Recently, Help Musicians UK (a leading independent charity for musicians in the country) conducted a survey alongside the University of Westminster and MusicTank as part of their MAD (Music and Depression) campaign. ‘Can Music Make You Sick?’ is the largest survey of its kind undertaken in the UK, with 2,211 musicians taking part, with the majority of respondents (66.2%) between the ages of 18-35 but with a relatively even gender split (55.2% male, 43.9% female). 39% of respondents classed themselves as musicians, with the rest representing DJs, live crew, management and more.
The results suggested that musicians may be up to three times more likely to suffer from depression than other members of the general public. 71% of the respondents believed they had suffered from anxiety and panic attacks, while 65% reporting that they’d suffered from depression. Many of the answers claimed that this was due to poor working conditions in the industry, including the difficulty of maintaining a living, anti-social working hours, the inability to plan their time and general exhaustion.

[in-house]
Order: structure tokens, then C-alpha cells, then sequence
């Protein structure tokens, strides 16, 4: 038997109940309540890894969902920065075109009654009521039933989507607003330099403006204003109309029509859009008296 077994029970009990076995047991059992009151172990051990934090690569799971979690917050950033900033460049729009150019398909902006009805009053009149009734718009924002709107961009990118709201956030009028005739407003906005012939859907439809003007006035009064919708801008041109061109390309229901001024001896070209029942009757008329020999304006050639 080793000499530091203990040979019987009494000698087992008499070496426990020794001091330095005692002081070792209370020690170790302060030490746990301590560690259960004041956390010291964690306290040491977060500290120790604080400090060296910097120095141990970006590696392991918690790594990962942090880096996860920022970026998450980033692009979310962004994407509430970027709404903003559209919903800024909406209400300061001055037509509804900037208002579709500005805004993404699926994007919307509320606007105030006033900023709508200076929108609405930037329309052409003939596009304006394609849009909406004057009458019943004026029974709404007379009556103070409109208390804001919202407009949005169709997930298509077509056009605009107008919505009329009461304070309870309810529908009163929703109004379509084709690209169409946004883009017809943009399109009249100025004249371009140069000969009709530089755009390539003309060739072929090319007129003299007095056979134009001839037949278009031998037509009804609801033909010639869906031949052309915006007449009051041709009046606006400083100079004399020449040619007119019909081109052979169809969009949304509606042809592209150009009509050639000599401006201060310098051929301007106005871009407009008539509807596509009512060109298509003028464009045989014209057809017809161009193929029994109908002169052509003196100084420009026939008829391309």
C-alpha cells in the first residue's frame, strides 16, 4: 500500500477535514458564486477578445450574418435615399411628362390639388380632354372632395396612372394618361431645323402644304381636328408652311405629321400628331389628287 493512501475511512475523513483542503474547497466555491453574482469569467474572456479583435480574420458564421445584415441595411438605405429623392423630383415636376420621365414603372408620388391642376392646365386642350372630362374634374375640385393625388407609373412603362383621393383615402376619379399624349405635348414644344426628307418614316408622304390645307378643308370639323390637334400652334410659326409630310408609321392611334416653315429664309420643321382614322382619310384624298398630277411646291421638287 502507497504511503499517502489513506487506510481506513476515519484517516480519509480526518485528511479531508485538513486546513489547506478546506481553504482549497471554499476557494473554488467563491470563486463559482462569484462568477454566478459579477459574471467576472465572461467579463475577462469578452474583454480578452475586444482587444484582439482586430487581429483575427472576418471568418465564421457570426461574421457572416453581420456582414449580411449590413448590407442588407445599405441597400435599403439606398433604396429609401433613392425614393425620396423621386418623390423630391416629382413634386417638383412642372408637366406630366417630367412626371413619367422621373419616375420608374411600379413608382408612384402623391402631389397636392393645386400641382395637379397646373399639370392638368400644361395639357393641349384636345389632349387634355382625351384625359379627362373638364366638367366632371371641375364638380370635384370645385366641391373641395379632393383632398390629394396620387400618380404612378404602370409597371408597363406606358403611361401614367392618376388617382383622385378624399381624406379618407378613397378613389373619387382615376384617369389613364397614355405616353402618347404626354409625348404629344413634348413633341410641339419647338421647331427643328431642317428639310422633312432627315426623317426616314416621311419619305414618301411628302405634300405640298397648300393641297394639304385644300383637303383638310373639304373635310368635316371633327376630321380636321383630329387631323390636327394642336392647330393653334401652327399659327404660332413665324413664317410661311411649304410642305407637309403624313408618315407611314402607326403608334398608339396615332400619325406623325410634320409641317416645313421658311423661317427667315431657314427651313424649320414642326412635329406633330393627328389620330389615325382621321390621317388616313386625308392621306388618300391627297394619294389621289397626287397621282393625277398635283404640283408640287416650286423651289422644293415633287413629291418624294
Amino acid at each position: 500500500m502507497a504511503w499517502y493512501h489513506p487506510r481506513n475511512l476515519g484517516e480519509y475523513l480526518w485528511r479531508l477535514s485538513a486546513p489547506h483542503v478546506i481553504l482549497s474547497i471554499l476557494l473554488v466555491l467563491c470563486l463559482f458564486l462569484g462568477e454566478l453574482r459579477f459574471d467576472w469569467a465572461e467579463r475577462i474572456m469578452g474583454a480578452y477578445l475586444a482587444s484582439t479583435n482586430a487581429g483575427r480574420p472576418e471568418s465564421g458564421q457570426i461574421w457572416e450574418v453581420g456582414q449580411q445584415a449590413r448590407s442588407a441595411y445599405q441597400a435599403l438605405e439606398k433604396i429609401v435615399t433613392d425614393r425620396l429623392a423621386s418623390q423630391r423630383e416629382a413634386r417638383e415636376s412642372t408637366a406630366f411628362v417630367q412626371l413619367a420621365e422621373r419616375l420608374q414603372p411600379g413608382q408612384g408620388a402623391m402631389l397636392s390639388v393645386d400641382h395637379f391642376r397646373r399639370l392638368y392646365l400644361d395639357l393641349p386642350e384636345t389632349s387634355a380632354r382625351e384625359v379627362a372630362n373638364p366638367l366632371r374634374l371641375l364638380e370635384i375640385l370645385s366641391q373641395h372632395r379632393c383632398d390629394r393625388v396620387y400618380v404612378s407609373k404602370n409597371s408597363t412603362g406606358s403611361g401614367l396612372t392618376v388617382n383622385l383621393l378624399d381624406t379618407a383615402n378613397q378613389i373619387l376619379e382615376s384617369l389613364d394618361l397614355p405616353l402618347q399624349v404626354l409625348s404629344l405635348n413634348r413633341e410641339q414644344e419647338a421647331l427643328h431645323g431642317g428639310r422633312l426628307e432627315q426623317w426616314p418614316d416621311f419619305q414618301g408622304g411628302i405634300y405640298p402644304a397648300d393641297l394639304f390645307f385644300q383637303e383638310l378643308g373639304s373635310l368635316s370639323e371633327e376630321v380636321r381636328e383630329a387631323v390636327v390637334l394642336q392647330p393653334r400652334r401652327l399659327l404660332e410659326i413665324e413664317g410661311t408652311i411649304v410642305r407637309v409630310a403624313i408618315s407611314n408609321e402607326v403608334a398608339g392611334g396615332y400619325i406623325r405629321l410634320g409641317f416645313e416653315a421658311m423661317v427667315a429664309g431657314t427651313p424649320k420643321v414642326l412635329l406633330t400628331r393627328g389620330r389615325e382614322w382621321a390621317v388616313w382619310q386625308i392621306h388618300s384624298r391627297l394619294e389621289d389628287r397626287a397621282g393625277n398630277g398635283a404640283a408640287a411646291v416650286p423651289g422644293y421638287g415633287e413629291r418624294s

Richard Robinson, Chief Executive of Help Musicians UK said: “Sadly the results of this survey don’t come as a surprise and paint a concerning picture of the conditions for those working in the music industry. This survey is a vital first step in helping us to establish the scale of the problem and it highlights the importance of the next phases of the survey, which will provide us with recommendations for launching the first music industry specific mental health service. As the leading independent charity for musicians we are in unique position to commission this study and be able to look at the impact that working in the music industry has on people’s mental health.”
Help Musicians UK are continuing their research, looking into how working conditions may be affecting the mental health of those working in the music industry. The second set of survey results will be revealed in early 2017 along with a task force set up to help tackle the sensitive issues raised by the reports.
For more information, visit the Help Musicians UK website.